R.I.P. Southern Soul singer Mel Waiters (1956-2015)

(May 28, 2015) A Southern Soul singer and songwriter hailing from the East Side of San Antonio, Texas, Mel Waiters' unique brand of straight talking, regional flavored soul largely appeared on the Billboard Blues Charts, landing no less than three Top 10 Blues Albums, including 2010’s I Ain’t Gone Do It (peak #3). Best known for such party singles as “Hit It And Quit It,” “Hole in the Wall,” “The Smaller The Club,” and “Got My Whiskey,” the former radio DJ of KEDA and KAPE San Antonio and popular entertainer broke through as a solo artist in the mid-1990s with his debut album, I’m Serious, and carried a recording and live performance career as a soloist that spanned 20 years. Sadly, he reportedly died after a brief bout with cancer at the still tender age of 58.

(May 28, 2015) A Southern Soul singer and songwriter hailing from the East Side of San Antonio, Texas, Mel Waiters' unique brand of straight talking, regional flavored soul largely appeared on the Billboard Blues Charts, landing no less than three Top 10 Blues Albums, including 2010’s I Ain’t Gone Do It (peak #3). Best known for such party singles as “Hit It And Quit It,” “Hole in the Wall,” “The Smaller The Club,” and “Got My Whiskey,” the former radio DJ of KEDA and KAPE San Antonio and popular entertainer broke through as a solo artist in the mid-1990s with his debut album, I’m Serious, and carried a recording and live performance career as a soloist that spanned 20 years. Sadly, he reportedly died after a brief bout with cancer at the still tender age of 58.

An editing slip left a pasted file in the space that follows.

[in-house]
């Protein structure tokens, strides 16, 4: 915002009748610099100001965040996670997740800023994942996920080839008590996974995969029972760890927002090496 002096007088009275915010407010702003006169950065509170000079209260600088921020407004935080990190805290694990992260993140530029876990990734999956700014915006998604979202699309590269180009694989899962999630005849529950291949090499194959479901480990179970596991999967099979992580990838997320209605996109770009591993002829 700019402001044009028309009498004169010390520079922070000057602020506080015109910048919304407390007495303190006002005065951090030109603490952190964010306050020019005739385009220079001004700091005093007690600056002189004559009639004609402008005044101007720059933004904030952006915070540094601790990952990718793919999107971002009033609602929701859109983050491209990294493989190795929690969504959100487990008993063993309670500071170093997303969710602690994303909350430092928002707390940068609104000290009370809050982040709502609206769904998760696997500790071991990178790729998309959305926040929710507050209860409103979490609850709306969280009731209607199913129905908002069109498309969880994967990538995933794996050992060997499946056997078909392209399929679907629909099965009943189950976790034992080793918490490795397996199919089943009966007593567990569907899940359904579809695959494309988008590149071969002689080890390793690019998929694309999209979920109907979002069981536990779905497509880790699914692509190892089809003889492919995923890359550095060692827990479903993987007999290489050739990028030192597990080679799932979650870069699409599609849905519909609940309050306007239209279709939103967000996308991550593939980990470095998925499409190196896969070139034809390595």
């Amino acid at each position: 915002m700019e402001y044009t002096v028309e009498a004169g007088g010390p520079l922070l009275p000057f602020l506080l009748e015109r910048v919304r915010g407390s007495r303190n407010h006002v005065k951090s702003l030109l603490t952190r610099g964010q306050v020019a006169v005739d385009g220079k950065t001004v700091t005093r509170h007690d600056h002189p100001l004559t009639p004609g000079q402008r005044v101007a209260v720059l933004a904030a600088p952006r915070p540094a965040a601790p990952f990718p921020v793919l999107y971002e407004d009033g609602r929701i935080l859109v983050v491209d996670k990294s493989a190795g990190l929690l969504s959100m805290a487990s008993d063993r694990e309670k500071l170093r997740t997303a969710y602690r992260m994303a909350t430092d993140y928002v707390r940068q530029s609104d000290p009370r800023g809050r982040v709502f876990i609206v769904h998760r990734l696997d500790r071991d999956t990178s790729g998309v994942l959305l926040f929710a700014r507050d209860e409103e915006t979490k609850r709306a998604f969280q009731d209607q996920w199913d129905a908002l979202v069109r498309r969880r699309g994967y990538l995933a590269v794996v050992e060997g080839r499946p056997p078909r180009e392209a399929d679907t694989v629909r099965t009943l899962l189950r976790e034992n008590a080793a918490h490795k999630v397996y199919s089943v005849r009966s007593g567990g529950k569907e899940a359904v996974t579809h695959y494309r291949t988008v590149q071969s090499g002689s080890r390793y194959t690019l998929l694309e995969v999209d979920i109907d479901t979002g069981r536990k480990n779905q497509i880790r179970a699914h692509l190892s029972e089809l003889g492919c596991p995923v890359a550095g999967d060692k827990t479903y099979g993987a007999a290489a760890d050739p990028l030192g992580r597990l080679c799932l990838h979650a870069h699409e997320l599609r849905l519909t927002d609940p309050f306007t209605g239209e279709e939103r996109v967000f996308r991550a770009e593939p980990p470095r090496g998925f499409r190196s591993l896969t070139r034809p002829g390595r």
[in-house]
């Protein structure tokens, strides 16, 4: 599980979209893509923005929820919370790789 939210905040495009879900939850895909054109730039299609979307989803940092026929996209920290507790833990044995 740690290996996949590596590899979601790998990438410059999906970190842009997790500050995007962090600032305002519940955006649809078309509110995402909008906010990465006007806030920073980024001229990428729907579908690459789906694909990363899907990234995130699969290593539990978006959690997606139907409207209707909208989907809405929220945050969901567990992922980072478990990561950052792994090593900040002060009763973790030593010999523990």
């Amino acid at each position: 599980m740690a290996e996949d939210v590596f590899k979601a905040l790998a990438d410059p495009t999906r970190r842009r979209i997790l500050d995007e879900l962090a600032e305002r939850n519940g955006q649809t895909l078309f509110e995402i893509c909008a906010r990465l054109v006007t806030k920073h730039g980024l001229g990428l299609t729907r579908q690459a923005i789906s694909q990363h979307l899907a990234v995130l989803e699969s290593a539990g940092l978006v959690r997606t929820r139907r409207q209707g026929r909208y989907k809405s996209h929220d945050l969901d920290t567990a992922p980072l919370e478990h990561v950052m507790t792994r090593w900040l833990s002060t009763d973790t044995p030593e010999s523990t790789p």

Musically reared in Jacob's Chapel United Methodist Church and area clubs, the former East Terrace projects kid began his work in the industry as a radio DJ, military base entertainer, and as a singing drummer for various cover bands throughout the 1970s and ‘80s, including the Gotson Brothers Band. Signing to the Serious Sound label, in 1995 Waiters released his debut LP, I’m Serious, which featured the breakout “Hit It and Quit It,” and its quick follow-up, Suki-Suki Man, in 1997. That same year, Waiters ultimately landed a deal with his long-term label home, the legendary, Mississippi-based Malaco/Waldoxy Records, home of such Southern Soul icons as Denise LaSalle, Johnnie Taylor, and Marvin Sease. With a steady stream of regional hits and national bestselling blues albums, Waiters released six more albums with Waldoxy over the next 11 years, gaining a dedicated following on the festival and cruise circuit for his dapper attire, bawdy sense of humor, and strong bluesy soul vocals. He’d close out his career releasing his final two projects, Got No Curfew (2012) and Poor Side of Town (2013), on his Brittney Records label, named after his daughter.

Mel Waiters died following a brief battle with cancer just a month shy of his 59th birthday. Waiters is survived by his wife, Portia, and daughter, Brittney.

By L. Michael Gipson

 
Video of the Month - Kea Michaels - "Not My Friend"
Choice Cut - Chris Jasper - "Have I Told You Lately"
Song of the Month - Tracy Cruz - "Your Love's Everything"

Leave a comment!